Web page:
Thursday, December 27, 2012

My Friend Says We're Like The Dinosaurs

Paul Kingsnorth:

Is it possible to read the words of someone like Theodore Kaczynski and be convinced by the case he makes, even as you reject what he did with the knowledge? Is it possible to look at human cultural evolution as a series of progress traps, the latest of which you are caught in like a fly on a sundew, with no means of escape? Is it possible to observe the unfolding human attack on nature with horror, be determined to do whatever you can to stop it, and at the same time know that much of it cannot be stopped, whatever you do? Is it possible to see the future as dark and darkening further; to reject false hope and desperate pseudo-optimism without collapsing into despair? It’s going to have to be, because it’s where I am right now. But where do I go next? What do I do? Between Kaczynski and Kareiva, what can I find to alight on that will still hold my weight?

...If you don’t like any of this, but you know you can’t stop it, where does it leave you? The answer is that it leaves you with an obligation to be honest about where you are in history’s great cycle, and what you have the power to do and what you don’t. If you think you can magic us out of the progress trap with new ideas or new technologies, you are wasting your time. If you think that the usual “campaigning” behavior is going to work today where it didn’t work yesterday, you will be wasting your time. If you think the machine can be reformed, tamed, or defanged, you will be wasting your time. If you draw up a great big plan for a better world based on science and rational argument, you will be wasting your time. If you try to live in the past, you will be wasting your time. If you romanticize hunting and gathering or send bombs to computer store owners, you will be wasting your time.

And so I ask myself: what, at this moment in history, would not be a waste of my time? And I arrive at five tentative answers:

You can check out his answers if you wish; I merely find it interesting that he tries to inhabit such a timeless "big picture" perspective while still using the temporal language of abstractions. He speaks of time like another famous symbolic abstraction, as if it's something to be invested wisely or "wasted", which makes me wonder if he hasn't quite fully accepted the logical conclusion of his convictions. Either cling to the false certainty of nihilism (another abstraction) and declare life itself to be a waste of time, or embody your principles right here and now and just live your life, come what may. Stop thinking of life as a linear progression toward a goal and just live.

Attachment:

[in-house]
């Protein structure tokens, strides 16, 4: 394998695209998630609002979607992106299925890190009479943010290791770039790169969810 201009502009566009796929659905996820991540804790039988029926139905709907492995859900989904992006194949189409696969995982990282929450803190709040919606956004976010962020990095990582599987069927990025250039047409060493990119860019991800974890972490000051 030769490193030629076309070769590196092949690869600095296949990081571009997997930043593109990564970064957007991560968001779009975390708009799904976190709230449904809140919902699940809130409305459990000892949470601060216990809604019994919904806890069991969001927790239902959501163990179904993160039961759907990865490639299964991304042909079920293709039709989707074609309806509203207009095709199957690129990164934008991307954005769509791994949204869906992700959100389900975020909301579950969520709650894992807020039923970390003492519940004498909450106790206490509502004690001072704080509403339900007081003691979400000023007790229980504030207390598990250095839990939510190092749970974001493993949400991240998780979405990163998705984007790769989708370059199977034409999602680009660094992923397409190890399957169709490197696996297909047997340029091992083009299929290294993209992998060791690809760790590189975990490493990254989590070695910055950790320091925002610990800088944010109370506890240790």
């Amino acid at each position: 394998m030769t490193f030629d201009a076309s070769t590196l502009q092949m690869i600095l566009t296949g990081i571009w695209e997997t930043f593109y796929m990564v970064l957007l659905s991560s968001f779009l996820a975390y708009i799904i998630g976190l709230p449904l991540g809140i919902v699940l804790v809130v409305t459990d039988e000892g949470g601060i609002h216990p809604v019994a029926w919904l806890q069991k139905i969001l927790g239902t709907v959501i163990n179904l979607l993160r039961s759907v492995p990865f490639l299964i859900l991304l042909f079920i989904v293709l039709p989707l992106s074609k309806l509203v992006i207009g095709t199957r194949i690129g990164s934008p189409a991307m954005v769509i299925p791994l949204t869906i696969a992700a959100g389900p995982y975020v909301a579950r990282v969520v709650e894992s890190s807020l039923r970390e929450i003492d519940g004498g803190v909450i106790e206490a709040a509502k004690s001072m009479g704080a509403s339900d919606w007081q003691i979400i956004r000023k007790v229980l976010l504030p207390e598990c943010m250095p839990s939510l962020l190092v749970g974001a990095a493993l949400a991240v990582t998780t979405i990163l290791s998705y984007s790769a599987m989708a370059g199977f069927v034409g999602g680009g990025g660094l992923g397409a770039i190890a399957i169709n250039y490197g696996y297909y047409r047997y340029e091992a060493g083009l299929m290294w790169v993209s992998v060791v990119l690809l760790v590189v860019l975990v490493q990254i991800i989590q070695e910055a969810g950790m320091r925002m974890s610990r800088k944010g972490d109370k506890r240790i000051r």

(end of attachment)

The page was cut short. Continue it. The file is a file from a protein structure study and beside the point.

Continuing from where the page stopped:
3 comments:

Brian M said...

But isn't his point that it is impossible to live any principles, because there are no principles that will address the issues?

Brian M said...

Of course, I am assuming "principles" and an individual life are important.

The Vile Scribbler said...

That would be like saying it's impossible to live morally because we have no reason to think that morality has any eternal, objective significance. He wants guaranteed results before he decides which principles he should enact. Should I send mail bombs to corporate leaders, or should I just dutifully recycle my tin cans? Neither one is going to "save" the world or humanity, so what's the point of it all? People like that scare me, frankly.

The point is to just live the life you think is best. You can't get the entire world to peacefully follow you, and you don't have any way of knowing exactly which policies to enact to achieve a particular result (let alone being able to account for all the variables which could bring about unintended consequences). Just live your life. Human civilization will either adapt to survive or it won't. So it goes.